Labeled ‘stop and frisk’ by critics, MGM’s gun bill squeaks past Senate

In the before time
The bill would make it a misdemeanor to carry or possess a firearm on casino properties that have chosen to ban them. (Photo: Bridget Bennett)

An MGM-backed bill to strengthen enforcement of gun bans in casinos narrowly passed the Senate on Wednesday and faces an uncertain future in the Assembly.

Senate Bill 452, an emergency bill sponsored by Senate Majority Leader Nicole Cannizzaro, would make it a misdemeanor to carry or possess a firearm on casino properties that have chosen to ban them. MGM Resorts helped present the bill, arguing it would help ensure safety for employees and visitors to their gaming properties.

The bill resurrected language that was stripped out of the session’s “ghost gun” bill, Assembly Bill 286, which targets the sale and possession of virtually untraceable guns that can be easily made via DIY kits. AB286 cleared both houses on party line votes after significant amendments.

SB452 would not get to that point. It drew more pointed opposition both publicly and privately, and not just from the people who typically oppose gun reform. Because SB452 permits police officers to directly enforce gaming property gun bans, it’s been labeled a “stop and frisk” bill by groups like the ACLU who say it will lead to racial discrimination.

Joining all nine Republican senators in voting against the bill was Democratic state Sen. Dina Neal, who cited concerns from her constituents about over policing.

“I respect my colleagues. I respect their positions. I respect the families that work in casinos. But when we talk about guns, and when we talk about what is perceived to be police interactions, negative police interactions, it draws up serious emotions for communities that are minority majority on how they have encountered police,” said Neal.

She added, “Sometimes there are bills where you cannot in good conscience go against your constituents.”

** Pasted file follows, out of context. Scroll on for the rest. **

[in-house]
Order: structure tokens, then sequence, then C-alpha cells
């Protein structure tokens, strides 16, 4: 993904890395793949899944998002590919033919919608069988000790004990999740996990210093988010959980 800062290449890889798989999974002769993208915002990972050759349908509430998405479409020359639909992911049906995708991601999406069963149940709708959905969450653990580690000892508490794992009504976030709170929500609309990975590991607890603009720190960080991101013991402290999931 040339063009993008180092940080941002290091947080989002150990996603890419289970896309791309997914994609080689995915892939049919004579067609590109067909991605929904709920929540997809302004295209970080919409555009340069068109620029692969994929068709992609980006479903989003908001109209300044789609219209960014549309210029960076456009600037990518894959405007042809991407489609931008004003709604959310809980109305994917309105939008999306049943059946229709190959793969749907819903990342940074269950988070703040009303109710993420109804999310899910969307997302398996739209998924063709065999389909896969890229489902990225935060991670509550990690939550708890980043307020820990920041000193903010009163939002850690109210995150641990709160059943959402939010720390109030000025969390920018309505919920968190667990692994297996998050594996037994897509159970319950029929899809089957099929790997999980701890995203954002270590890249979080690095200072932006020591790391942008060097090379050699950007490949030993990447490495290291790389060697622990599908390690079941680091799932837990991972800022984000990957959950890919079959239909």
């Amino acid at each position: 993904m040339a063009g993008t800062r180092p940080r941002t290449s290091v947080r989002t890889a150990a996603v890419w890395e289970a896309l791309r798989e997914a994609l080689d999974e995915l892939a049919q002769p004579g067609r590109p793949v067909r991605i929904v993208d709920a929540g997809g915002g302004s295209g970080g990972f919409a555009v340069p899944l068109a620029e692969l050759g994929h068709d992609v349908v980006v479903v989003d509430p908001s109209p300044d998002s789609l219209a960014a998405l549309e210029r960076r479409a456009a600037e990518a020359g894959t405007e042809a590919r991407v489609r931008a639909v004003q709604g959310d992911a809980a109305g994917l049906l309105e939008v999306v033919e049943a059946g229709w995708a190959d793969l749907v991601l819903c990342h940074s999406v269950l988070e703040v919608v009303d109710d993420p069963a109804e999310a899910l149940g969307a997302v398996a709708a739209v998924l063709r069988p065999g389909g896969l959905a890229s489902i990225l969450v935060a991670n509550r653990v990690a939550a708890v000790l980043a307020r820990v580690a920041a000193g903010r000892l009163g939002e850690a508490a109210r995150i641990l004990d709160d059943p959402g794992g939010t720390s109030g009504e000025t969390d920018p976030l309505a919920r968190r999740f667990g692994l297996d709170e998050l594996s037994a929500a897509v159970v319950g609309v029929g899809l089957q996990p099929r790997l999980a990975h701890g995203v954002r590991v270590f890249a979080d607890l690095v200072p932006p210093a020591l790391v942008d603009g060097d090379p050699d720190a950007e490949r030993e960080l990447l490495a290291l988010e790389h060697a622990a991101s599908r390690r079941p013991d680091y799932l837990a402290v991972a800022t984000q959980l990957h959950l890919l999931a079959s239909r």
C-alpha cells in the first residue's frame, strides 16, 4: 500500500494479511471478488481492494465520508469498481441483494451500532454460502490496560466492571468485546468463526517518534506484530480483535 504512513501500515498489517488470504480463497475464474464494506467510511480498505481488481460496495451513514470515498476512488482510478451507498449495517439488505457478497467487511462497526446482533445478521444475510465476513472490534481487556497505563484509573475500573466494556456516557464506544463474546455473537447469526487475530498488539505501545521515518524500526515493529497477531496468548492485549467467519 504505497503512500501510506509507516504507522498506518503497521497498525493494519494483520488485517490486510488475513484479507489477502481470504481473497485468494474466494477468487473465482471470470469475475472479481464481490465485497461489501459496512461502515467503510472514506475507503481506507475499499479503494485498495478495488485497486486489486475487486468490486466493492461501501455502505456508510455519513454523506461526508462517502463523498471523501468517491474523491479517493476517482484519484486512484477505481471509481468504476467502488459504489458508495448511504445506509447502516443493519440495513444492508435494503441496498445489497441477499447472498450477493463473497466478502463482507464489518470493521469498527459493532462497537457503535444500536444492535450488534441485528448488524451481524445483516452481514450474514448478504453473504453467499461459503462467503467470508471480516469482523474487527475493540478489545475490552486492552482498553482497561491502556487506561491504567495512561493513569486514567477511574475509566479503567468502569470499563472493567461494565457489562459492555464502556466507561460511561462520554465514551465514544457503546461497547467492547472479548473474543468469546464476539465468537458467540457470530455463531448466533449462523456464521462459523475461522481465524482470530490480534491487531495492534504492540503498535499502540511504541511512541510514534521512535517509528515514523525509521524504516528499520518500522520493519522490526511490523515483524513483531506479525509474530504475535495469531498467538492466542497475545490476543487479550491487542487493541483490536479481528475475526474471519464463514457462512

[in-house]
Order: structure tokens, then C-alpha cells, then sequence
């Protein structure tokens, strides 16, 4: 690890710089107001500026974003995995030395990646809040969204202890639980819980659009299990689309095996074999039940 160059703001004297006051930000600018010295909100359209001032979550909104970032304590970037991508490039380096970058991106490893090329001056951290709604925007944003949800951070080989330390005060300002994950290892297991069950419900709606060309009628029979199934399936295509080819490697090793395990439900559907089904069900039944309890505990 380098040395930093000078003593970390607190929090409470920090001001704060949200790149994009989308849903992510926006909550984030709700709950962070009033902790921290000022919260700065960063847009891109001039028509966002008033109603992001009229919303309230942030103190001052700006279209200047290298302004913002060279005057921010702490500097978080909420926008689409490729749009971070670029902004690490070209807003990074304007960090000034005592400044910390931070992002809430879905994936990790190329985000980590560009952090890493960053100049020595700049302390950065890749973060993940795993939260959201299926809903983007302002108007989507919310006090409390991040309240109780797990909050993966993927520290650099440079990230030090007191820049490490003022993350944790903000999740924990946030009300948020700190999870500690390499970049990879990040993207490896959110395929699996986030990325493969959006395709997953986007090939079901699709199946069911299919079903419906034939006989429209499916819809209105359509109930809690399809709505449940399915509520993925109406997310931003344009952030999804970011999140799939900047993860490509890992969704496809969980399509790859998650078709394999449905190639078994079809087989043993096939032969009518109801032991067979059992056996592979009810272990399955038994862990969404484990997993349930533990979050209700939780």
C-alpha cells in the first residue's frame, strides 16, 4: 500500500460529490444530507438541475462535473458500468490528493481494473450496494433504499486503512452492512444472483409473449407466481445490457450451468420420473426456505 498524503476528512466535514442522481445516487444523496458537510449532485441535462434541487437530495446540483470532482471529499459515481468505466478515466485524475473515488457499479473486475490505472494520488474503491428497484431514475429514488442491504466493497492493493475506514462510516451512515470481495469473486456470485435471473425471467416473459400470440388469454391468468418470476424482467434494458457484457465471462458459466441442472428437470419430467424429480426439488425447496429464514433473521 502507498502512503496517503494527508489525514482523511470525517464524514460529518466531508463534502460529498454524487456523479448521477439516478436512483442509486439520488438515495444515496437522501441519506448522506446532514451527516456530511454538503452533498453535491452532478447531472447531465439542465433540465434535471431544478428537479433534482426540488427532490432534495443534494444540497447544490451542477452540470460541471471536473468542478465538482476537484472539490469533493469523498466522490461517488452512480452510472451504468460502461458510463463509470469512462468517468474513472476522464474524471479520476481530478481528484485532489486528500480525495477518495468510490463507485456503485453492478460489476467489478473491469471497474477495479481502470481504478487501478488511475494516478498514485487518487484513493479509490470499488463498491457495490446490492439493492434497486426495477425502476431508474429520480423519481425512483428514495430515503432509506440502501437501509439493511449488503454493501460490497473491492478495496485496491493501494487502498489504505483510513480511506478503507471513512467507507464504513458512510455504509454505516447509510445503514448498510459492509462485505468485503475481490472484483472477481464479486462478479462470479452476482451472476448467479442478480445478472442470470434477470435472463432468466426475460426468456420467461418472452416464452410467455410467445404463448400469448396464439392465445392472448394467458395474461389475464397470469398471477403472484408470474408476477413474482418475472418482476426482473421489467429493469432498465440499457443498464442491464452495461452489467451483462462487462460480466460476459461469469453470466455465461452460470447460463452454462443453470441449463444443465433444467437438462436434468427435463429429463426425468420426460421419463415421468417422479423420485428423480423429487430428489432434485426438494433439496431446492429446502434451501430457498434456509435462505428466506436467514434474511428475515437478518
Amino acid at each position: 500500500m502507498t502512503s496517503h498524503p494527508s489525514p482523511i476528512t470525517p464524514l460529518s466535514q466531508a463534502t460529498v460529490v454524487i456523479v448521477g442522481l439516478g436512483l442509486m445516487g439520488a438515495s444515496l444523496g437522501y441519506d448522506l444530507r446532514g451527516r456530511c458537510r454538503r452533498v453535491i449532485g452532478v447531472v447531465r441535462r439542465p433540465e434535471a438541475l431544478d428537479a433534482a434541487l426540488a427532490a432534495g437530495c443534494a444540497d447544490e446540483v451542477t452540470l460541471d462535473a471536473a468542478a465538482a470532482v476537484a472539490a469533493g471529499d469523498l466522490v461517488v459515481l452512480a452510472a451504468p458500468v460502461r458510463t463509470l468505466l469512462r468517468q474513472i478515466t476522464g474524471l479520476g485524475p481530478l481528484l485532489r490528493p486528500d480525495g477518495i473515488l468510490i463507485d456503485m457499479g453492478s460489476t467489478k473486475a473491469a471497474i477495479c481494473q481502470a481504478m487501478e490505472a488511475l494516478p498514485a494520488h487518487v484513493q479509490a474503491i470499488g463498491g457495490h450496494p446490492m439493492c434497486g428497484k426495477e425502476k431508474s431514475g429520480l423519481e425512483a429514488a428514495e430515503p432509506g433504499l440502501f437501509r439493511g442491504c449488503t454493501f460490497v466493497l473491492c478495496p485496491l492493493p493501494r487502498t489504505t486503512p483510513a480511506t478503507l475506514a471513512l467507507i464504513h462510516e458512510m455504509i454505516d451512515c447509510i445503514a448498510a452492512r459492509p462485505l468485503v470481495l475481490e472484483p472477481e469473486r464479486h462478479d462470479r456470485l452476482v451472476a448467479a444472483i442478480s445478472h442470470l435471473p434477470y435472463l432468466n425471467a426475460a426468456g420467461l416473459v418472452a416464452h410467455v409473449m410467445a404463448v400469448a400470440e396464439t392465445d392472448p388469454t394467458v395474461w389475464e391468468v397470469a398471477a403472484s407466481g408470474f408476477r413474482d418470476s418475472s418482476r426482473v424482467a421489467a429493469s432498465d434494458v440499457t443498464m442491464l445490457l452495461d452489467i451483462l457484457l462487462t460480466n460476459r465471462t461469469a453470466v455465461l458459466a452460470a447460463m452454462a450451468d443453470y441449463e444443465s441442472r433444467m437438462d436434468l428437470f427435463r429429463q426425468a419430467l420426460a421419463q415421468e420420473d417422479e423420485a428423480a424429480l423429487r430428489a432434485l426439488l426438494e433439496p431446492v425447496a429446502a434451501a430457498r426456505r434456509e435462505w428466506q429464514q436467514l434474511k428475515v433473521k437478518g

Neal said she wasn’t planning on giving a floor statement against the bill but did at the urging of fellow Democrat, state Sen. Pat Spearman.

Spearman, who served in the military police for nearly three decades, emphasized her belief that the majority of cops were good but that a small minority of bad ones worry her.

“I wish I didn’t have to choose. Plain and simple. I wish I didn’t have to choose,” said Spearman. “Will one of 98% show up and do the job they’re trained to do? Or will one of 2% show up and the only thing they see is an opportunity to kill someone who is in a BIPOC community? That’s hard to hear. It’s even harder to say as a retired police officer.”

Spearman ultimately voted for the bill.

In his own floor statement on the bill, Democratic state Sen. James Ohrenschall said he too had concerns but was ultimately won over by amendments to the bill, which included a provision requiring data collection on its enforcement. If data suggests racial profiling and a disparate impact on communities of color, he said, the bill could be revisited by a future legislature.

SB452 passed a lengthy joint judiciary committee hearing on a party-line vote Saturday. Now, having narrowly cleared the full Senate, it can be considered by the full Assembly.

April Corbin Girnus
April Corbin Girnus is an award-winning journalist with a decade of media experience. She has been a beat writer at Las Vegas Sun, a staff writer at LEO Weekly, web editor of Las Vegas Weekly and a blogger documenting North American bike share systems’ efforts to increase ridership in underserved communities. An occasional adjunct journalism professor, April steadfastly rejects the notion that journalism is a worthless major. Amid the Great Recession, she earned a B.A. in journalism from the University of Nevada Las Vegas, where she served as editor-in-chief of the student newspaper. She later earned an M.A. in media studies and a graduate certificate in media management from The New School for Public Engagement. April currently serves on the board of the Society of Professional Journalists Las Vegas pro chapter. A stickler about municipal boundary lines, April enjoys teaching people about unincorporated Clark County. She grew up in Sunrise Manor and currently resides in Paradise with her husband, two children and three mutts.